The nurses have gone down; she sits there alone.  Her bent side-face is full of pity. Now and then her head turns; the great brown eyes lift heavily, and lie on me,--heavily,--as if the sight of me pained her.  Ah, in me perishes her youth! death enters her world!  Besides, she loves me.  I do not want her love,--I would fling it off; but I am faint,--I am impotent, --I am so cold!  Not that she lives, and I die,--not that she has peace, and I tumult,--not for her voice's music,--not for her eye's lustre,--not for any charm of her womanly presence,--neither for her clear, fair soul,--nor that when the storm and winter pass and I am stiff and frozen, she smiles in the sun and leads new life,--not for all this I hate her; but because my going gives her what I lost,--because, I stepped aside, the light falls on her,--because from my despair springs her happiness.  Poor fool! let her be happy, if she can!  Her mother was a Willoughby!  And what is a flower that blows on a grave? . . .

Why do I remember so distinctly one night alone of all my life,--one night, when we dance in the low room of a seaside cottage,--dance to Lu's singing!  He leads me to her when the dance is through, brushing with his head the festooned nets that swing from the rafters,--and in at the open casement is flown a butterfly, from off the sea.  She holds it compassionately, till I pin it on my dress,--the wings, twin magnificences, freckled and barred and powdered with gold, fluttering at my breath.  Some one speaks with me; she strays to the window, he follows, and they are silent.  He looks far away over the gray loneliness stretching beyond.  At length he murmurs:  "A brief madness makes my long misery.  Louise, if the earth were dazzled aside from her constant pole-star to worship some bewildering comet, would she be more forlorn than I?"

"Dear Rose!  your art remains," I hear her say.

He bends lower, that his breath may scorch her brow.  "Was I wrong?  Am I right?" he whispers, hurriedly. "You loved me once; you love me now, Louise, if I were free?"

"But you are not free."

She does not recoil, yet her very atmosphere repels him, while looking up with those woful eyes blanching her cheek by their gathering darkness.  "And, Rose--" she signs, then ceases abruptly, while a quiver of sudden scorn writhes spurningly down eyelid and nostril and pains the whole face.

He erects himself, then reaches his hand for the rose in her belt, glances at me,--the dead thing in my bosom rising and falling with my turbulent heart,--holds the rose to his lips, leaves her.  How keen are my ears!  how flushed my cheek!  how eager and fierce my eyes!  He approaches; I snatch the rose and tear its petals in an angry shower, and then a dim east-wind pours in and scatters my dream like flakes of foam.  All dreams go; youth and hope desert me, the dark claims me.  O room, surrender me!  O sickness and sorrow, loose your weary hold!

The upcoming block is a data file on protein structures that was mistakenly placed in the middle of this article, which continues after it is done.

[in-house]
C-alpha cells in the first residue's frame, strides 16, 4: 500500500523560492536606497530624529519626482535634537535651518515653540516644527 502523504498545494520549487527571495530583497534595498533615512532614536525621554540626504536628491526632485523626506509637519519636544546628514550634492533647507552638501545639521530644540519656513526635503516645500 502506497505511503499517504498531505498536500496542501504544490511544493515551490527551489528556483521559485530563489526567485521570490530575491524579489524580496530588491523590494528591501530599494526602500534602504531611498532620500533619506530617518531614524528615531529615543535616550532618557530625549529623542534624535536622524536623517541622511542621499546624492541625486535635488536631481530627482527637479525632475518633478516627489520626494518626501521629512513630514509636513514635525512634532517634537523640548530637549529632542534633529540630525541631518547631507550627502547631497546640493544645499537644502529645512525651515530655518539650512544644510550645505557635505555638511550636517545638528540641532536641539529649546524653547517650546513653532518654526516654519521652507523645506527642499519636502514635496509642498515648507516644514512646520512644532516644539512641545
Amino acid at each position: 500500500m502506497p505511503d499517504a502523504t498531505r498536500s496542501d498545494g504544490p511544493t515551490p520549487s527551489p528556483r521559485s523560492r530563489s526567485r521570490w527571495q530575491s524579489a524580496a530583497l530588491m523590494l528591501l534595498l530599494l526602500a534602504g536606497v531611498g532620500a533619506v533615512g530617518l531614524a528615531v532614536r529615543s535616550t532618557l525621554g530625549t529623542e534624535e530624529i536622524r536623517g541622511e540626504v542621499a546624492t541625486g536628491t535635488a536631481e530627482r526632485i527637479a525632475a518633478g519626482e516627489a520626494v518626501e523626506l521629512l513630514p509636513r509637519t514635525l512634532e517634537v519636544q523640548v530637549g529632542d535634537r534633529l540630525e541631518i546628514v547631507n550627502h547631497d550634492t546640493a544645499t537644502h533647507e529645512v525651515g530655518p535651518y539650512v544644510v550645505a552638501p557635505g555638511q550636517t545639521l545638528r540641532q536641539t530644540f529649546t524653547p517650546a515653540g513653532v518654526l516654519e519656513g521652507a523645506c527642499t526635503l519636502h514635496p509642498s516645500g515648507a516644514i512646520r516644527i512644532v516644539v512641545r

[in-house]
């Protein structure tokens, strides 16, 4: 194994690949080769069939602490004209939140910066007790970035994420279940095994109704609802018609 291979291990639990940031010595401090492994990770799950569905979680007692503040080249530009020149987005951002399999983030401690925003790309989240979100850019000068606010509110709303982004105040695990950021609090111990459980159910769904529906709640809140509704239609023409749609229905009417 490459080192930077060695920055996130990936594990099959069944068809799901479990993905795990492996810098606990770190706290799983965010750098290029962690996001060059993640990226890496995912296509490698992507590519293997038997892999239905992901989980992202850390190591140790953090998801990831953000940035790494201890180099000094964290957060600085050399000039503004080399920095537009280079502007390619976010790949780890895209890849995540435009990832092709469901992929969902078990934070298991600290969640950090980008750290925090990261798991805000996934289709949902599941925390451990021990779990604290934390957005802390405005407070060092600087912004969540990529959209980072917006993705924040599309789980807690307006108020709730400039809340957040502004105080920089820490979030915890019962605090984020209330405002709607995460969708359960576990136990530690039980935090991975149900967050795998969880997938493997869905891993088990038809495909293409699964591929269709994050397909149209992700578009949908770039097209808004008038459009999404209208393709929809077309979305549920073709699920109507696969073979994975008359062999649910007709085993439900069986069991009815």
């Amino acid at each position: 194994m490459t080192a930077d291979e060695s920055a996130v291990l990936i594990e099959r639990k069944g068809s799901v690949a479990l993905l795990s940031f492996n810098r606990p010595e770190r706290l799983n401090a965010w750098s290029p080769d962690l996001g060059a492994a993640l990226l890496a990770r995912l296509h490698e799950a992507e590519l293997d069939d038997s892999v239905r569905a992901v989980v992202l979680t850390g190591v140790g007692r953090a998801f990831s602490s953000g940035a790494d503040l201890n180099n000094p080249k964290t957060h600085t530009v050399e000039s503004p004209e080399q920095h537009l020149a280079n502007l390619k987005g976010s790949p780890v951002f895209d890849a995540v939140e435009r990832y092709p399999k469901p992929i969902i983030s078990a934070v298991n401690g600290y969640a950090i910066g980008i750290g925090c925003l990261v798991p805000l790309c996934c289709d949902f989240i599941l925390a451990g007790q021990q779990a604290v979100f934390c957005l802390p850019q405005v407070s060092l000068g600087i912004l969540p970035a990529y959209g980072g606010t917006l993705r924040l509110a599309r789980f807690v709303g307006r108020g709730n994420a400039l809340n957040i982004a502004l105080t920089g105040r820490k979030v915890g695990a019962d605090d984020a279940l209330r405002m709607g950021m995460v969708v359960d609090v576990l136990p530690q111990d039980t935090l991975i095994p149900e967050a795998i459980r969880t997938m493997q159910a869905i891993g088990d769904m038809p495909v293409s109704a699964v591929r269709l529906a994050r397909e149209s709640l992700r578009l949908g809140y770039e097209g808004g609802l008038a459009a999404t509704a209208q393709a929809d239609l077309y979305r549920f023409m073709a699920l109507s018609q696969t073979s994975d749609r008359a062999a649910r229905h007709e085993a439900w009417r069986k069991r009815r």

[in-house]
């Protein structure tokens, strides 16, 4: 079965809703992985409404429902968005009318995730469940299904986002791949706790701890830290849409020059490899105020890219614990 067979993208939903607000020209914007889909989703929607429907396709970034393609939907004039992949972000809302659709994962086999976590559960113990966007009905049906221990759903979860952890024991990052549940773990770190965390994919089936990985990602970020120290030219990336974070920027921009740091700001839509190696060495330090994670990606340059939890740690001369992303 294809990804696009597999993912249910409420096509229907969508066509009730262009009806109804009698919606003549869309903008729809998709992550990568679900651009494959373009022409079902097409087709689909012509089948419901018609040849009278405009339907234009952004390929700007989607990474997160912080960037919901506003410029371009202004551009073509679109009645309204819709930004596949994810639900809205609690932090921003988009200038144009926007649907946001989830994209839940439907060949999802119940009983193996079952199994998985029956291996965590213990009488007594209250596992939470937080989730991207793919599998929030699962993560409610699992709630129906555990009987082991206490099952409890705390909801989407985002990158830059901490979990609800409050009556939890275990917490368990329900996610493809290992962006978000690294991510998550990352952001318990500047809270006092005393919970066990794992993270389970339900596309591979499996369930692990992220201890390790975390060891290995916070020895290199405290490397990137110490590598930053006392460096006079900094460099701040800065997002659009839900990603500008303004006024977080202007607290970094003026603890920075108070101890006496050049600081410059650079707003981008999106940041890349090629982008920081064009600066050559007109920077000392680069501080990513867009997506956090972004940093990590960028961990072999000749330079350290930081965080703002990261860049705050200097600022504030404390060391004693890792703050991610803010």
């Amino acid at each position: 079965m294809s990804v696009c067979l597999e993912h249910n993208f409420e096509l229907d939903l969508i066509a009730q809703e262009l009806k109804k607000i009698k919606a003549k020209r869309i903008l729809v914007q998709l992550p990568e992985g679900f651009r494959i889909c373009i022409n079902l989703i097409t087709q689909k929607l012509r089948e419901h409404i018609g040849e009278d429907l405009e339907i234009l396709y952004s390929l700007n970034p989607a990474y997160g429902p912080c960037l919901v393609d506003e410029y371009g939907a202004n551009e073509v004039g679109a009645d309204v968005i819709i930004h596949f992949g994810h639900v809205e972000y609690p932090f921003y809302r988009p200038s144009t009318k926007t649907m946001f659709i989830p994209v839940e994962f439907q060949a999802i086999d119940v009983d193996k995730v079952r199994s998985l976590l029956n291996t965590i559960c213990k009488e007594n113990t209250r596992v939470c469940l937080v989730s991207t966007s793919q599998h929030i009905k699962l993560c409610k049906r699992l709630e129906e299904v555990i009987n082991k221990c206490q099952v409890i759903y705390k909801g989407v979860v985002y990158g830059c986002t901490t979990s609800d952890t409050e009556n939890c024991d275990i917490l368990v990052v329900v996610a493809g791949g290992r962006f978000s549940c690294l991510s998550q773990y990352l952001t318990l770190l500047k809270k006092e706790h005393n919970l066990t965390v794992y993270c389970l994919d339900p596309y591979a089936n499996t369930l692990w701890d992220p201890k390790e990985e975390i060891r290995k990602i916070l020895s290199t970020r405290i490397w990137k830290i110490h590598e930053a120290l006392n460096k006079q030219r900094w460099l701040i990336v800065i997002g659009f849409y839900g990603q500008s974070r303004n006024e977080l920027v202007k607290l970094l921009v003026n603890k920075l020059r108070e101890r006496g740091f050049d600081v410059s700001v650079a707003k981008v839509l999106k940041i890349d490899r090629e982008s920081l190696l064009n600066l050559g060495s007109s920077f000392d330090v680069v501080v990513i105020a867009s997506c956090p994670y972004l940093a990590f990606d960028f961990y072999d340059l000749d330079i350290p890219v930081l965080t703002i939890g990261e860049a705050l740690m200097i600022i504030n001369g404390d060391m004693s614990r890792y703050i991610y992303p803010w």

It maddens me to know that the sun will shine again, the tender grass grow green, the veery sing, the crocus come.  She will walk in the light and re-gather youth, and I moulder, a forgotten heap.  Oh, why not all things crash to ruin with me?--

Pain, pain, pain!  Where is my father?  Why is he away, when they know I die?  He used to hold me once; he ought to hear me when I call.  He would rest me, and stroke the grief aside,--he is so strong.  Where is he?

These amulets stumbling round again?  Amber, amber gods, you did mischief in your day!  If I clutched you hard, as Lu did once, all your spells would be broken.--It is colder than it was.  I think I will go to sleep.--

What was that?  How loud and resonant!  It stuns me.  It is too sonorous.  Does sound flash?  Ah! the hour.  Another?  How long the silver toll swims on the silent air!  It is one o'clock,--a passing bell, a knell.  If I were at home by the river, the tide would be turning down, down, and out to the broad, broad sea.  Is it worth while to have lived?

Have I spoken?  She looks at me, rises, and touches that bell-rope that always brings him.  How softly he opens the door!  Waiting, perhaps.  Well.  Ten years have not altered him much.  The face is brighter, finer,--shines with the eternal youth of genius.  They pause a moment;  I suppose they are coming to me; but their eyes are on each other.

Why must the long, silent look with which he met her the day I got my amber strike back on me now so vindictively?  I remember three looks; that, and this, and one other,--one fervid noon, a look that drank my soul that culminated my existence.  Oh, I remember!  I lost it a little while ago.  I have it now.  You are coming?  Can't you hear me?  See!  these costly liqueurs, these precious perfumes beside me here, if I can reach them, I will drench the coverlet in them; it shall be white and sweet as a little child's.  I wish they were the great rich lilies of that day; it is too late for the baby May-flowers.  You do not like amber?  There the thread breaks again!  the little cruel gods go tumbling down the floor!  Come, lay my head on your breast!  kiss my life off my lips!  I am your Yone!  I forgot a little while,--but I love you, Rose!  Rose!

*    *    *

Why!  I thought arms held me.  How clear the space is!  The wind from outdoors, rising again, must have rushed in.  There is the quarter  striking.  How free I am!  No one here?  No swarm of souls about me?  Oh, those two faces looked from a great mist, a moment since; I scarcely see them now.  Drop, mask!  I will not pick you up!  Out, out into the gale! back to my elements!

So I passed out of the room, down the staircase.  The servants below did not see me, but the hounds crouched and whined.  I paused before the great ebony clock; again the fountain broke, and it chimed the half-hour; it was half past one; another quarter, and the next time its ponderous silver hammers woke the house, it would be two.  Half past one?  Why, then did not the hands move?  Why cling fixed on a point five minutes before the first quarter struck?  To and fro, soundless and purposeless, swung the long pendulum.  And, ah! what was this thing I had become?  I had done with time.  Not for me the hands moved on their recurrent circle any more.

I must have died at ten minutes past one.

The end.

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Other Online texts by Spofford

  • Page 1--9 texts under Harriet Prescott or Harriet E. Prescott;
  • Page 2--15 texts under Harriet E. Prescott;
  • Page 3--2 texts under H.P. Spofford or H. Prescott Spofford;
  • Page 4--28 texts under Harriet Spofford, Harriet P. Spofford, and Harriet Prescott Spofford;
  • Page 5--30 texts under Harriet Prescott Spofford;
  • Page 6--29 texts under Harriet Prescott Spofford;
  • Page 7--29 texts under Harriet Prescott Spofford or Harriet Spofford;
  • Page 8--9 texts under Harriet Prescott Spofford.

Online Sources about Spofford